Titan Medical eyeing possible sale, merger amid threat of Nasdaq delisting

After spending the entire year in a fruitless struggle to return to shareholders’ good graces, Titan Medical is considering a new approach.

The surgical robot maker’s board of directors has tapped the investment bank Raymond James to help it begin exploring “strategic alternatives” that could keep the company’s head above water, Titan announced Wednesday. It’ll look at a variety of options, including a sale of some or all of the company’s assets, a full-on corporate sale, a merger or another type of “significant transaction” that would refill its coffers.

“Our management team is completely aligned with the board’s decision to explore options to maximize shareholder value,” said CEO Cary Vance. “We believe it is prudent to undertake a review of our strategic options to determine the best path forward to realize the value of our innovations in single-access robotic-assisted technologies to maximize shareholder value.”

Titan didn’t offer up any timeline for the process and noted that it will only provide future updates on the review if and when it reaches some kind of definitive agreement.

The resuscitation attempt comes almost a full year after Titan was first hit with a warning from the Nasdaq in the final days of 2021, after its stock had failed to climb above the $1 mark for 30 consecutive business days. At the time, the stock exchange gave the devicemaker 180 days to climb back above the minimum bid price—and stay there for at least 10 days.

Six months later, at the end of June, Titan’s shares were still trading for a few dimes apiece, having spent most of that period wobbling between $0.40 and $0.60. Nasdaq granted the company a 180-day extension but, to date, its stock has only continued the downward trajectory, returning in late November to its all-time low price of $0.39, a nadir it first reached in April. The Nasdaq’s final deadline for compliance is set for Dec. 26.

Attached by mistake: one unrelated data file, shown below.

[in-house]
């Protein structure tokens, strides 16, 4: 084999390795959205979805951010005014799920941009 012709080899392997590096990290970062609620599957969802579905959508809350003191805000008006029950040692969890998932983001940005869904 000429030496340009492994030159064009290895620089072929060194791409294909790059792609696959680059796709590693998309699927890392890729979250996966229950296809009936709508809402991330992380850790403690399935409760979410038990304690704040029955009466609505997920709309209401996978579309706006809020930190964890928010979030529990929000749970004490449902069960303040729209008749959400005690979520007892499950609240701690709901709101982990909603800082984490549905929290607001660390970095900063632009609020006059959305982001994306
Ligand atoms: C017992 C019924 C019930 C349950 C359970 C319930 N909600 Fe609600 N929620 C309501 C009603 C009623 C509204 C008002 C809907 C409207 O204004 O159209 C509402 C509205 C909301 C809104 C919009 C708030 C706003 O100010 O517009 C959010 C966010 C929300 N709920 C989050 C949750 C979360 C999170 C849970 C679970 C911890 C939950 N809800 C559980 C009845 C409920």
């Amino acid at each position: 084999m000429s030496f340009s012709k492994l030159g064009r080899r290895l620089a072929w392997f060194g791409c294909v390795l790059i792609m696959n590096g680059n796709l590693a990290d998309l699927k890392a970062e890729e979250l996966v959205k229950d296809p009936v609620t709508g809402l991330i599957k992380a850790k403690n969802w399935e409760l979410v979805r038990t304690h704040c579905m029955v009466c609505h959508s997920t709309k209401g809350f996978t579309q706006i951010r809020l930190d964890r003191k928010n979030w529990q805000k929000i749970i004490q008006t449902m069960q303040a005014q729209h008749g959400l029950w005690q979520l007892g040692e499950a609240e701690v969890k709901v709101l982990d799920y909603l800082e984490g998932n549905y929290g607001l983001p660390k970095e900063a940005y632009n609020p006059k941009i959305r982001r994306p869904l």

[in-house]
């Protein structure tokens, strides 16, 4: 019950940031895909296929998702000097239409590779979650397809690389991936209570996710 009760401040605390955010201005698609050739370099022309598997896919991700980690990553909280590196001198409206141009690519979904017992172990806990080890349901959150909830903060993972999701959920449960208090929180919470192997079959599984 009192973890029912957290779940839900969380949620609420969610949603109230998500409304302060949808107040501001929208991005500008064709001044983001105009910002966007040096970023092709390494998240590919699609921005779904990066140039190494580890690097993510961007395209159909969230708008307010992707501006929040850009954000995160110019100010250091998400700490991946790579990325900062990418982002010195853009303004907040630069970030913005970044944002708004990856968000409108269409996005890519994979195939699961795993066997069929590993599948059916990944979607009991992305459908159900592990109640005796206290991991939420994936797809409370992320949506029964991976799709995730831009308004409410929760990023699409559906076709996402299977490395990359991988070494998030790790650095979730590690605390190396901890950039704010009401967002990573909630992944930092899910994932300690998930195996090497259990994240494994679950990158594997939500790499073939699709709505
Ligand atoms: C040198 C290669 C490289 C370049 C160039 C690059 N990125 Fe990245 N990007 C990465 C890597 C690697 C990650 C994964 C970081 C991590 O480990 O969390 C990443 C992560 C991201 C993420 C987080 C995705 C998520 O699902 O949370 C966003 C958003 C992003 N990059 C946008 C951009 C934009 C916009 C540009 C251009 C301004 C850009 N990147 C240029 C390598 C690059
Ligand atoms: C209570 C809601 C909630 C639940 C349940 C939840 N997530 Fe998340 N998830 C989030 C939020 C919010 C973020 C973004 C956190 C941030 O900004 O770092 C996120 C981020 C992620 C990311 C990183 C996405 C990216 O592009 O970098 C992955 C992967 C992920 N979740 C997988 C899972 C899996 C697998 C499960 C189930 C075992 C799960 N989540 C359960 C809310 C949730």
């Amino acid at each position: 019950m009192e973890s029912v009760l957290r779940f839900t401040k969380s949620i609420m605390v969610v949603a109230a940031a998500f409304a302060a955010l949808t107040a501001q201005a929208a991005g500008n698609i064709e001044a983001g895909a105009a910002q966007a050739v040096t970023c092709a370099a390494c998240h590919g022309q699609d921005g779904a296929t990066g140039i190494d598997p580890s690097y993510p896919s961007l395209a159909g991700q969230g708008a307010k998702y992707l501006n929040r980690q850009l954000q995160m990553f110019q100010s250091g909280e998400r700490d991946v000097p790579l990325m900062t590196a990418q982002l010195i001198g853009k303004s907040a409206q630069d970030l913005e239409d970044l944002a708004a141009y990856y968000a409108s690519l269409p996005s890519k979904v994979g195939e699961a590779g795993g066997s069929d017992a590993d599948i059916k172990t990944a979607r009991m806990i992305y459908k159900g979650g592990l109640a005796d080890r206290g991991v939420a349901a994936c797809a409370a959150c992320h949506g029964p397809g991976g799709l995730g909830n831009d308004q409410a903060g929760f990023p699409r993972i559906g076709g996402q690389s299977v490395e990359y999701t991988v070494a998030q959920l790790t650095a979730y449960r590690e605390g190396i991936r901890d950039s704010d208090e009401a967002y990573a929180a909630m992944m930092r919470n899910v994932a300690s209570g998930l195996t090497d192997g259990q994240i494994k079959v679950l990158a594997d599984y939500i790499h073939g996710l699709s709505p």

The newly launched strategic review seemed to inject a small dose of hope back into Titan’s shareholders: After the news broke Wednesday morning, its stock spent the day climbing nearly 30%, from a closing price of $0.39 on Tuesday afternoon to $0.50—its highest point since mid-September—24 hours later.

Beyond the potential sale or other transaction, Titan is also exploring a possible consolidation of its shares, a move that shareholders will vote on in early January, the company announced last month. Such a share consolidation would likely represent “the last option available to the company to regain compliance with the minimum bid price requirement and maintain its Nasdaq listing,” according to Titan.

Even amid a tumultuous financial state, Titan is still plowing full steam ahead in its product development. In September, it bulked up its existing partnership with Medtronic with a new definitive agreement that extends their joint efforts to develop and commercialize Titan’s surgical technologies.

And in the November announcement about the proposed share consolidation, Vance said the company is still on track to deliver the first of its Enos single-access robotic surgical systems to its North Carolina facility by the end of the year.

“We are excited and ready to commence verification, validation and safety testing on the delivered unit in support of the planned IDE submission to the FDA in 2023,” the chief executive said at the time. “Following submission, we expect to finalize our clinical trial design and continue to plan our commercialization strategy for the U.S. market.”